The Asian Institute of Chartered Bankers (AICB) Building sits a stone’s throw west of downtown Kuala Lumpur, buffered against the quotidian drone of Jalan Kuching traffic and trundling train carriages by a band of dense foliage.
Those trees, coupled with elevation, have made this half-a-million-square-feet of GFA surprisingly easy to miss by commuters plying those routes.
Keener eyes, however, will have little difficulty spotting the distinguishing features of this low-key/high-value piece of city architecture.
The training centre lies within a financial education enclave that includes notable buildings such as Sasana Kijang, and the recently completed Asia School of Business campus and its residences.
The enclave, a secluded hill belted by green reserve, makes for an exceptional quasi-urban setting that GDP Architects, one of Malaysia’s premier practices, would embrace in their AICB scheme.
“Of course, our first instinct is to be explorative (in design). At the same time, we’re factoring in client expectations, and the surroundings,” says Shah Iskandar Siow, partner at GDP, on balancing architectural expression and appropriateness.
“So our collective thinking was that we could have this exploration internally, while creating on the outside a sense of formality and order that befits a banking institution.”
The scheme’s morphology, a hierarchy of 13-storey tower, seven-storey podium and 240-person auditorium, conveys that sensibility on the 3.16-acre site.
Its resolute colonnade, soaring columns, natural stone cladding and sheer double-glazed curtain walls all comport to this syntax, if only as elements to a bigger assemblage.
In fact, it is this elemental approach to building that has allowed the architects to inflect specific areas to great effect, without compromising the established decorum.
The building’s auditorium façade is one such modulation; bristling with composite aluminium polygons, the open-jointed cladding intuits a shifting movement through skews and overlaps.
“We wanted something that reflected the immediate built environment, like the Kementerian Kerja Raya (Ministry of Works) Tower nearby and the Asia School of Business directly opposite,” shares Shah Iskandar, referencing the faceted façades of those buildings.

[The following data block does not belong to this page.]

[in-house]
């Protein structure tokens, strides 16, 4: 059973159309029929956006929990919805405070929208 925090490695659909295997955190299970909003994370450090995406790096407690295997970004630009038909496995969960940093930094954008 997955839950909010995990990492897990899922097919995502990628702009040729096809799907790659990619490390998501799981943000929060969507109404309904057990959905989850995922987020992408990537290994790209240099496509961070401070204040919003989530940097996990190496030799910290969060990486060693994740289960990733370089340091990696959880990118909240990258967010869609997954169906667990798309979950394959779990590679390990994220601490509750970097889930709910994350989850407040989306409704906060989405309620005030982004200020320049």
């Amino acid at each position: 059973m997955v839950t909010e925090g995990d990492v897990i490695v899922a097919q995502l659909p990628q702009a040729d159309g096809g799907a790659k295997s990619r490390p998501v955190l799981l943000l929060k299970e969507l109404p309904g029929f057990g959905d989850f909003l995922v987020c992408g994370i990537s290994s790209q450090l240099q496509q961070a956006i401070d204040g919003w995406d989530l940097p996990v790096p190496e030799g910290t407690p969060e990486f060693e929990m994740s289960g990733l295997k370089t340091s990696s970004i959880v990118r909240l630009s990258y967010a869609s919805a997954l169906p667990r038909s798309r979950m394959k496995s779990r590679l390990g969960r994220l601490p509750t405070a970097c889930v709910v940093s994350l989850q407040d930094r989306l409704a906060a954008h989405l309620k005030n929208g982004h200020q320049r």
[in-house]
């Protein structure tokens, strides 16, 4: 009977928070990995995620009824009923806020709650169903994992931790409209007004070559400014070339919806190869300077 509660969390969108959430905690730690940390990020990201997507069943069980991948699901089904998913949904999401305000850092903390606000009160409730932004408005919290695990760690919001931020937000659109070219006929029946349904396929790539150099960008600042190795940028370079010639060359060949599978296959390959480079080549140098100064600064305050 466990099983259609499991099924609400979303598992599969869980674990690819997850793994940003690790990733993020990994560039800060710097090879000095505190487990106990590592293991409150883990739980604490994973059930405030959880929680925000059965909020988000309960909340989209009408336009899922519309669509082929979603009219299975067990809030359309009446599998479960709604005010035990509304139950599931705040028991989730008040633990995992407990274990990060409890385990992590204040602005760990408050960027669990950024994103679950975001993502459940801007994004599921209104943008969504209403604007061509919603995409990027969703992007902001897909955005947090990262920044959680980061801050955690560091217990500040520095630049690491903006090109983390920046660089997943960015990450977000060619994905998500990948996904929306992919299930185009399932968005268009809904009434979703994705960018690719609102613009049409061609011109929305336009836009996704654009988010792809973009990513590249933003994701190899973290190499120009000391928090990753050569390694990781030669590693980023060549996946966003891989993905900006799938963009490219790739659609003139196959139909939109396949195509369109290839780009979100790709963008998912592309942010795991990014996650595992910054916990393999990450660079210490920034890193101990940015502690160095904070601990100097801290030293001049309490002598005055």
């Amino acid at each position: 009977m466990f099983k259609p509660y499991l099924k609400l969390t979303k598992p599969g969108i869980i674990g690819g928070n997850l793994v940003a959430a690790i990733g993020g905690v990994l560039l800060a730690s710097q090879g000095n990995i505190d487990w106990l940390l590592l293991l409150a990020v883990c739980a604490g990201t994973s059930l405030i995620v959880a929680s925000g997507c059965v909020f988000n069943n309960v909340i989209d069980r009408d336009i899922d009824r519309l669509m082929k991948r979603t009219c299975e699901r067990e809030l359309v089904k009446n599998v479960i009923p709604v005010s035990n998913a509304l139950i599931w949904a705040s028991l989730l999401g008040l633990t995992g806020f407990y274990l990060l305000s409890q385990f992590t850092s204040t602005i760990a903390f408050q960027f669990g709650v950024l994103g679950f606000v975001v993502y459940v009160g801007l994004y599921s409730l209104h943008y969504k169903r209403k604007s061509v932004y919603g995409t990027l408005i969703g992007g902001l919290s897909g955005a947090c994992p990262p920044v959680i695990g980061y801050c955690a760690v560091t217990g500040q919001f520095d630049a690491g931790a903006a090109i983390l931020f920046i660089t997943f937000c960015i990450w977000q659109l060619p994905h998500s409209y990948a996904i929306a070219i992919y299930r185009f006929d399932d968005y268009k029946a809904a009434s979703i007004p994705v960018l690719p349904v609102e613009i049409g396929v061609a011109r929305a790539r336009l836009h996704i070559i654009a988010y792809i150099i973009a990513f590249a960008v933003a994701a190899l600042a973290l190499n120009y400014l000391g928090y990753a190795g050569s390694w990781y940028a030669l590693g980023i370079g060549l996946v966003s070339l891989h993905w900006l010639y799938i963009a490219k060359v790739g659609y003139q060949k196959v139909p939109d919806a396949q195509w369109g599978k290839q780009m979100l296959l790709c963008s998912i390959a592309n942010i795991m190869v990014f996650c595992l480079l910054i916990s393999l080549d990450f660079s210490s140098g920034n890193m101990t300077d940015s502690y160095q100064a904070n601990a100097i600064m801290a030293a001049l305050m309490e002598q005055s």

The overtures of the tower envelope are more subtle.
Above the entrance, striating bronze louvres produce a songket-like bas-relief – the colour a nod to the iconic Malaysian penny, the diamond weave a part of national heritage – while higher up, bands of unitised glass panels break conformity through simple concatenation.
The asymmetricity carries over to the adjacent north and south façades, a series of floor-to-floor shallow concertina-style glazing that prismatically reflects sky and scenery.
The tower is similarly a prism, sheared on its western face by a 70-degree multi-storey cut that reveals pockets of internal garden.
Shah Iskandar elaborates, “On one hand, this is the most transparent façade with its office views to the city centre. On the other, you have below the highway and railway tracks.
“Our intuition was to pull (the façade) back, which proved to be the right call in terms of noise reduction.”
The trapezoidal orientation inevitably came with the challenge of afternoon sun, requiring extensive use of low-E double glazing, and internal light shelves to shade perimeters and help reflect daylight into the floor plate.
Constructing the raking incline too required the precision control and set-out of structure in order to achieve a uniform and virtually flat installation.
To read the rest of the story, purchase and download a digital copy of Issue 119: March 2021.